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Voters choose school referendums

Voters in three west central Minnesota school districts chose higher taxes over the possibility of school staff and program cuts. Operating levies to fund financially struggling school districts in Dilworth-Glyndon-Felton, Frazee-Vergas and Norma...

Graphic: district referendum

Voters in three west central Minnesota school districts chose higher taxes over the possibility of school staff and program cuts.

Operating levies to fund financially struggling school districts in Dilworth-Glyndon-Felton, Frazee-Vergas and Norman County East passed Tuesday in all three communities, according to complete but unofficial results.

In Dilworth-Glyndon-Felton, 52 percent of 1,399 voters approved a proposed $500 per-pupil tax increase over six years, which will cost owners of $100,000 homes about $96 a year. The levy is expected to generate about $700,000 in its first year, including 62 percent in matching state aid.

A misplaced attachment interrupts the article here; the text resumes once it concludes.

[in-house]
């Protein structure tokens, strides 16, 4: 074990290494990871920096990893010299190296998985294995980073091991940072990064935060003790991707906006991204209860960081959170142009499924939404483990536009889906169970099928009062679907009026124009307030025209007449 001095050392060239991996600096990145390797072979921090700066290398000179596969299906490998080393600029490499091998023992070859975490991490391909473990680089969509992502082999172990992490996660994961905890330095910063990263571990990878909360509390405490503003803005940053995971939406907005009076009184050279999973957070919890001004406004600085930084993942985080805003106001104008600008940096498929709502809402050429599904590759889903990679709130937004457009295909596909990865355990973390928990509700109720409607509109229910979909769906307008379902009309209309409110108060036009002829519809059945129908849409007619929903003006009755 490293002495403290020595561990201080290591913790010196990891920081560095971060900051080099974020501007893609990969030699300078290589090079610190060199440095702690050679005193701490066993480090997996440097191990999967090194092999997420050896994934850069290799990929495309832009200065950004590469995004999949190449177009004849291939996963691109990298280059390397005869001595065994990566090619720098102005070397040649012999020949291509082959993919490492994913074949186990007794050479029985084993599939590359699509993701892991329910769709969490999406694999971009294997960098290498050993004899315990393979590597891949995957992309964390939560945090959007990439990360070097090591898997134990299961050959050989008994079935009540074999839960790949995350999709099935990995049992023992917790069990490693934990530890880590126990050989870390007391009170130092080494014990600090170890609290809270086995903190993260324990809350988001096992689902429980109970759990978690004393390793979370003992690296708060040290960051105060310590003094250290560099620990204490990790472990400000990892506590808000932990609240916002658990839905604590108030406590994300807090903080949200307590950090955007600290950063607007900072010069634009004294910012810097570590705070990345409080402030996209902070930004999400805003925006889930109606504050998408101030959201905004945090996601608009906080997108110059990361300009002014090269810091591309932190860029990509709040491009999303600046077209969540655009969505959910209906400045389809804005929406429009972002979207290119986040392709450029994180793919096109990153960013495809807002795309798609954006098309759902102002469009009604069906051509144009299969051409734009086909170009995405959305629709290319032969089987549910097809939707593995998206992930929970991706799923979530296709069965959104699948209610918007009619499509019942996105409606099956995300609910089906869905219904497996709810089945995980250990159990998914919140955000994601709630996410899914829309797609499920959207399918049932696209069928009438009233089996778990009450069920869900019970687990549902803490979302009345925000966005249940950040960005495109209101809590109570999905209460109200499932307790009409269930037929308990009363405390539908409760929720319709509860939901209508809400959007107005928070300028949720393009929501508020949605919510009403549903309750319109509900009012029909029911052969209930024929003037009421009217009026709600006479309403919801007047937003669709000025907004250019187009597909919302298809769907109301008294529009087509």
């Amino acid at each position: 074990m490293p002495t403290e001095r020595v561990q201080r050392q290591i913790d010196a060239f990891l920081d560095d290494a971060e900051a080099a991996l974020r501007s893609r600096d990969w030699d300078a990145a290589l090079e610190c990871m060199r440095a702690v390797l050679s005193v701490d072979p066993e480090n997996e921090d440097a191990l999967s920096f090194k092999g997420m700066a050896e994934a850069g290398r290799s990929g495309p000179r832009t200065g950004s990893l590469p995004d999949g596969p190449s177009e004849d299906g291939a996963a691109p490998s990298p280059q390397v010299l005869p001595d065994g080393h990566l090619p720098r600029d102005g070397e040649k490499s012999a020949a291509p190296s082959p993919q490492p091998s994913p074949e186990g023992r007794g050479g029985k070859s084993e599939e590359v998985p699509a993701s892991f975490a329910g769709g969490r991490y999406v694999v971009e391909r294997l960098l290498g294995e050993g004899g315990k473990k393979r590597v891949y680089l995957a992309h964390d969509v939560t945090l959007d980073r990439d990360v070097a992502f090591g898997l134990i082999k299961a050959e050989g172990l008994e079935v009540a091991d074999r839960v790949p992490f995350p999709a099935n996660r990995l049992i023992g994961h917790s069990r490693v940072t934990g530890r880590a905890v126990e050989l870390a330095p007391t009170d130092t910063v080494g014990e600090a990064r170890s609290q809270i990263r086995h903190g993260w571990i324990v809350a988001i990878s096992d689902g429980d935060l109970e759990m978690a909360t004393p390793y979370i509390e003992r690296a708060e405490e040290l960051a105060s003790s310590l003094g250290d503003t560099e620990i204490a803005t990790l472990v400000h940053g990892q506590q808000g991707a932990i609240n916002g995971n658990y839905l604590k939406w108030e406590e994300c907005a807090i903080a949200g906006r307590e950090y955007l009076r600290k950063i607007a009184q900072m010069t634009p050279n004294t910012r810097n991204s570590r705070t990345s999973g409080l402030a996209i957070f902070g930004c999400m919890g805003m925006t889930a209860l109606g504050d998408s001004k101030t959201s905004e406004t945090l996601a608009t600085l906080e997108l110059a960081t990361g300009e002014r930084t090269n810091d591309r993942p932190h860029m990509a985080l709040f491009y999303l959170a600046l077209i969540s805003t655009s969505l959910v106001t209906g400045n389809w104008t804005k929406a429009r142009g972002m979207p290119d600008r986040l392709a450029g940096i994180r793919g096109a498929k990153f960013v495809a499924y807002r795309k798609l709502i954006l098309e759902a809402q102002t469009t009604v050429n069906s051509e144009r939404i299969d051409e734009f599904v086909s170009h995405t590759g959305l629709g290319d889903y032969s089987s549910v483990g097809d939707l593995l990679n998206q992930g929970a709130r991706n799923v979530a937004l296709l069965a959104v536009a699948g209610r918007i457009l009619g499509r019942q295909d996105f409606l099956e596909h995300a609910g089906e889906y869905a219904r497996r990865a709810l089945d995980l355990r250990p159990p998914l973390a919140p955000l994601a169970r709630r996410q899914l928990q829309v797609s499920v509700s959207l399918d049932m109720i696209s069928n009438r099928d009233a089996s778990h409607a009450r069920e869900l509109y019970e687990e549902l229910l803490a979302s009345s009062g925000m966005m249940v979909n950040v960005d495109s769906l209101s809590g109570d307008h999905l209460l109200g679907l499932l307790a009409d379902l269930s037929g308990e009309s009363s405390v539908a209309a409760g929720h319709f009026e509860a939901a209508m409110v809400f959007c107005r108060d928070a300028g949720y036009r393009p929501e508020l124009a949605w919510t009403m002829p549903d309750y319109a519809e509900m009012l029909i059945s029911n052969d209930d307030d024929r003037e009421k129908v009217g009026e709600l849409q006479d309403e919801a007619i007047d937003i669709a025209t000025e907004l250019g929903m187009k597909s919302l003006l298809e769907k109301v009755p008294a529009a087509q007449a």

"We're just thankful," Superintendent Bernie Lipp said, adding the 1,310-student district faced the prospect of scaling back programs and services and cutting staff. "We knew it was going to be a close vote, and we respect the people who didn't want to pay any more property taxes."

In Frazee-Vergas, 61 percent of 2,606 voters endorsed a $1,000 per-pupil tax increase over five years, expected to generate $1 million a year. An owner of a $100,000 home will now spend roughly $111 in extra taxes annually. Superintendent Deron Stender said the district planned to cut 17 positions and a range of extracurricular activities if voters shot down the levy proposal, as they have four times since 2000.

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"When people are faced with a crisis, they'll either continue to push themselves deeper into crisis, or they'll pull out of it," Stender said. "People realized we have a bad situation, and they weren't going to tolerate it."

In the Norman County East district, 872 voters went to the polls, with 77 percent approving $1,550 per-pupil levy over 10 years.

The levy, which would generate about $492,500, will cost the owner of a $75,000 home about $110 annually. School officials said the success of the proposal would spare the 366-student district deep budget cuts and possible consolidation with schools in neighboring districts.

Readers can reach Forum reporter Mila Koumpilova at (701) 241-5529 Voters choose school referendums Mila Koumpilova 20071107

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